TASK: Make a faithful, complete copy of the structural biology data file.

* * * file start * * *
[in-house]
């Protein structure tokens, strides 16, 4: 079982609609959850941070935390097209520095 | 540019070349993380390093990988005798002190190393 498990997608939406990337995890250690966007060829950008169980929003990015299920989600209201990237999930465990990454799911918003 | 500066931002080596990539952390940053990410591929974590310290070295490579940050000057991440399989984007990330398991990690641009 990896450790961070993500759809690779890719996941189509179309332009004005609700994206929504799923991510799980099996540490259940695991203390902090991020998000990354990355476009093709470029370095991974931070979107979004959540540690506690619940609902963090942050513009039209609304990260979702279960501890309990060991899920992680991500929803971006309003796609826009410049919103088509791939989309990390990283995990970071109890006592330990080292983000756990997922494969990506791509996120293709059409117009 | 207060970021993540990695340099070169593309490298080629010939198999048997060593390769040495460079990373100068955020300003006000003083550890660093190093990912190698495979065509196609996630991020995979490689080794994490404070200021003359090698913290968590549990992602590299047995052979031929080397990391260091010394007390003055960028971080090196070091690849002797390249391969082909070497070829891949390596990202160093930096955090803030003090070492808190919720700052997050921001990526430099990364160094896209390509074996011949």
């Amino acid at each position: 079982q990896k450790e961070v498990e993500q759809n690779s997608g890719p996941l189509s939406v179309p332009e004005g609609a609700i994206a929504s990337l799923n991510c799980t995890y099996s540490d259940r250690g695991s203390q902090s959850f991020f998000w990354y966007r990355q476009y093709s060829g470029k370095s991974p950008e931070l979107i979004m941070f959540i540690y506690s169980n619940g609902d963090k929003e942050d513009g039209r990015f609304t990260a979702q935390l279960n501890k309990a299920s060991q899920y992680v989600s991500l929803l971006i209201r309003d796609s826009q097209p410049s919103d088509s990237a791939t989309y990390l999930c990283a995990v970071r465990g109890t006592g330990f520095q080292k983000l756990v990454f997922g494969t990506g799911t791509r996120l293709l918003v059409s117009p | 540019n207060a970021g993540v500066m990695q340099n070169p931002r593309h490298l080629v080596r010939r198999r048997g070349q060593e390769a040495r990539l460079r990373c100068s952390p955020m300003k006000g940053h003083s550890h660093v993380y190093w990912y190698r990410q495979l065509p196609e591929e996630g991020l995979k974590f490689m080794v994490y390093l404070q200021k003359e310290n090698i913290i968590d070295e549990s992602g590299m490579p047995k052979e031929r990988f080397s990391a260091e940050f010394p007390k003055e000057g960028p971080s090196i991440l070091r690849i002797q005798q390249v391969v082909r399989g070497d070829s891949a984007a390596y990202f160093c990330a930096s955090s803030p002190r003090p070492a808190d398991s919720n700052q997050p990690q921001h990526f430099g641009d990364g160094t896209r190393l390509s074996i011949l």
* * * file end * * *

[in-house]
């Protein structure tokens, strides 16, 4: 079982609609959850941070935390097209520095 | 540019070349993380390093990988005798002190190393 498990997608939406990337995890250690966007060829950008169980929003990015299920989600209201990237999930465990990454799911918003 | 500066931002080596990539952390940053990410591929974590310290070295490579940050000057991440399989984007990330398991990690641009 990896450790961070993500759809690779890719996941189509179309332009004005609700994206929504799923991510799980099996540490259940695991203390902090991020998000990354990355476009093709470029370095991974931070979107979004959540540690506690619940609902963090942050513009039209609304990260979702279960501890309990060991899920992680991500929803971006309003796609826009410049919103088509791939989309990390990283995990970071109890006592330990080292983000756990997922494969990506791509996120293709059409117009 | 207060970021993540990695340099070169593309490298080629010939198999048997060593390769040495460079990373100068955020300003006000003083550890660093190093990912190698495979065509196609996630991020995979490689080794994490404070200021003359090698913290968590549990992602590299047995052979031929080397990391260091010394007390003055960028971080090196070091690849002797390249391969082909070497070829891949390596990202160093930096955090803030003090070492808190919720700052997050921001990526430099990364160094896209390509074996011949």
């Amino acid at each position: 079982q990896k450790e961070v498990e993500q759809n690779s997608g890719p996941l189509s939406v179309p332009e004005g609609a609700i994206a929504s990337l799923n991510c799980t995890y099996s540490d259940r250690g695991s203390q902090s959850f991020f998000w990354y966007r990355q476009y093709s060829g470029k370095s991974p950008e931070l979107i979004m941070f959540i540690y506690s169980n619940g609902d963090k929003e942050d513009g039209r990015f609304t990260a979702q935390l279960n501890k309990a299920s060991q899920y992680v989600s991500l929803l971006i209201r309003d796609s826009q097209p410049s919103d088509s990237a791939t989309y990390l999930c990283a995990v970071r465990g109890t006592g330990f520095q080292k983000l756990v990454f997922g494969t990506g799911t791509r996120l293709l918003v059409s117009p | 540019n207060a970021g993540v500066m990695q340099n070169p931002r593309h490298l080629v080596r010939r198999r048997g070349q060593e390769a040495r990539l460079r990373c100068s952390p955020m300003k006000g940053h003083s550890h660093v993380y190093w990912y190698r990410q495979l065509p196609e591929e996630g991020l995979k974590f490689m080794v994490y390093l404070q200021k003359e310290n090698i913290i968590d070295e549990s992602g590299m490579p047995k052979e031929r990988f080397s990391a260091e940050f010394p007390k003055e000057g960028p971080s090196i991440l070091r690849i002797q005798q390249v391969v082909r399989g070497d070829s891949a984007a390596y990202f160093c990330a930096s955090s803030p002190r003090p070492a808190d398991s919720n700052q997050p990690q921001h990526f430099g641009d990364g160094t896209r190393l390509s074996i011949l």